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Survey: Electric Vehicles Fail to Spark Consumer Sales

September 28, 2017

The Chevy Bolt, touted by electric car advocates as the plug-in electric vehicle for the masses, has yet to make significant inroads into overall car and truck sales.

The Chevy Bolt, touted by electric car advocates as the plug-in electric vehicle (EV) for the masses, has yet to make significant inroads into overall car and truck sales, an analysis by Climatewire has found.

Out of more than 10 million cars, trucks, vans, SUVs, and crossover vehicles sold since December 2016 when the Bolt was introduced, only 8,200 Bolts have been sold or leased. Even though the Bolt was originally introduced only in California, with a phased release going nationwide in July 2017, the sales numbers have proven disappointing to electric car advocates.

Although the sales data indicate Chevrolet has been able to attract customers to the Bolt who have never owned a Chevy before, the data also show most of the purchases are from individuals upgrading from or trading in electric or hybrid cars, and the Bolt is not making inroads into the wider automobile market still dominated by gasoline- and diesel-powered vehicles. Overall, EV sales account for less than 1 percent of national vehicle sales. Hybrid cars make up only 3 percent. Not a single electric or hybrid vehicle is listed among the top 20 vehicles in sales for 2017 so far.

Climatewire reports the absence of widespread, reliable charging infrastructure remains a significant hurdle for plug-in electric vehicles to reach wider market acceptance.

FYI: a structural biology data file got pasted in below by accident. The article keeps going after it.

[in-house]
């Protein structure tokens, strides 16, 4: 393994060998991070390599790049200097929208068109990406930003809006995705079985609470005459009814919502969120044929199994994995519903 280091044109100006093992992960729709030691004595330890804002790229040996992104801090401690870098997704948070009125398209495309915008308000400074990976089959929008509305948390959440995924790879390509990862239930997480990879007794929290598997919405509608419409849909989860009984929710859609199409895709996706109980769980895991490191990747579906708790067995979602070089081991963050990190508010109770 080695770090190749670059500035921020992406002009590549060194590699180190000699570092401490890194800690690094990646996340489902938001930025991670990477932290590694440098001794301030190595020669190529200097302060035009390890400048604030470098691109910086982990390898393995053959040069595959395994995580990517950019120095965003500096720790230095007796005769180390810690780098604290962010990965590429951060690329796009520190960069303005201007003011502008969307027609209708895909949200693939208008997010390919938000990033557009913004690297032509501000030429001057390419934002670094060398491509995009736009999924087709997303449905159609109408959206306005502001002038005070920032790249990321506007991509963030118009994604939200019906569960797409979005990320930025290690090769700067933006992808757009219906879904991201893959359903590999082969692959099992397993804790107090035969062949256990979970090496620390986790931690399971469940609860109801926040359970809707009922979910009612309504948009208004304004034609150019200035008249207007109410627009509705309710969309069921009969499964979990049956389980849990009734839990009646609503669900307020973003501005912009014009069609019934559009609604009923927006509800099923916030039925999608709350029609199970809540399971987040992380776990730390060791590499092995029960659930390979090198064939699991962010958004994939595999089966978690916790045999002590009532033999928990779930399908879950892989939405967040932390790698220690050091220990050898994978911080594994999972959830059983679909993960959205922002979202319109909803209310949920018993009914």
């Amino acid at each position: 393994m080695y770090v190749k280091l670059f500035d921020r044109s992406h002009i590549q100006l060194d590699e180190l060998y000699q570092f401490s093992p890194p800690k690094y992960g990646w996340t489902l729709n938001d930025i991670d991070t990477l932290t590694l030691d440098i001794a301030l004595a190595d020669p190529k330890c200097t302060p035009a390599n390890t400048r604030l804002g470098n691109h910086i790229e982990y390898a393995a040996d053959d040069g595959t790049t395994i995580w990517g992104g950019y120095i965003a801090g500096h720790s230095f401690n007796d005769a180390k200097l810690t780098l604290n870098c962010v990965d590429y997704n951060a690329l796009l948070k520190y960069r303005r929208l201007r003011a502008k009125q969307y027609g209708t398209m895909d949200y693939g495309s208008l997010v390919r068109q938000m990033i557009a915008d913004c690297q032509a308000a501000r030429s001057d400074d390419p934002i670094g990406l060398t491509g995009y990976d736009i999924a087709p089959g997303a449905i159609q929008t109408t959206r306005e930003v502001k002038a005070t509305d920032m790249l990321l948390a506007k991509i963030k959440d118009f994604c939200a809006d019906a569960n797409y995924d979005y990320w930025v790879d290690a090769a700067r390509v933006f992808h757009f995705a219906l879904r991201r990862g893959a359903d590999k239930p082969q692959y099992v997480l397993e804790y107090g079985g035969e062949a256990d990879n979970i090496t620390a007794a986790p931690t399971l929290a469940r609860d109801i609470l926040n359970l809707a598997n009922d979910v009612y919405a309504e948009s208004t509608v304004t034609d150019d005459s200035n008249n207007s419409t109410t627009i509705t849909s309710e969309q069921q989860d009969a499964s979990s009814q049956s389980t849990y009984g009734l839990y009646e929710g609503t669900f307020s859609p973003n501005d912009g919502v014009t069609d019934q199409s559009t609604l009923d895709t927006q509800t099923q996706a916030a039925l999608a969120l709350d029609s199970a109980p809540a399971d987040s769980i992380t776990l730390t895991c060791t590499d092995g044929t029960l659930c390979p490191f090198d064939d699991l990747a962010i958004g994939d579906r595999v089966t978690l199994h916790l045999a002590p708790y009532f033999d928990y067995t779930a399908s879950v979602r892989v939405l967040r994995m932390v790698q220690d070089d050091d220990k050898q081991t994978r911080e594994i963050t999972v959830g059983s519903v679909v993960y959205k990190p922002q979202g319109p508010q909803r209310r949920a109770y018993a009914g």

Government in Driver’s Seat

Merrill Matthews, a resident scholar at the Institute for Policy Innovation, says the only reason electric cars are being sold at all is because of government fuel efficiency mandates.

“Electric cars are a niche market and will likely remain so for decades, despite all the efforts of environmentalists, the media, and politicians who pour billions of dollars in government subsidies into their manufacture and sales,” Matthews said. “Demand only picks up when gasoline prices are high, and that situation may occur much less frequently now that fracking has allowed the United States to dramatically increase crude oil production.

“If car manufacturers didn’t need EVs to help meet their government-imposed corporate average fuel economy standards, it’s doubtful whether any company besides Tesla would even be producing them,” said Matthews.

Michael McGrady (mmcgrady@uccs.edu) writes from Colorado Springs, Colorado.

Author
Michael McGrady writes from Colorado Springs, Colorado.
mmcgrady@uccs.edu

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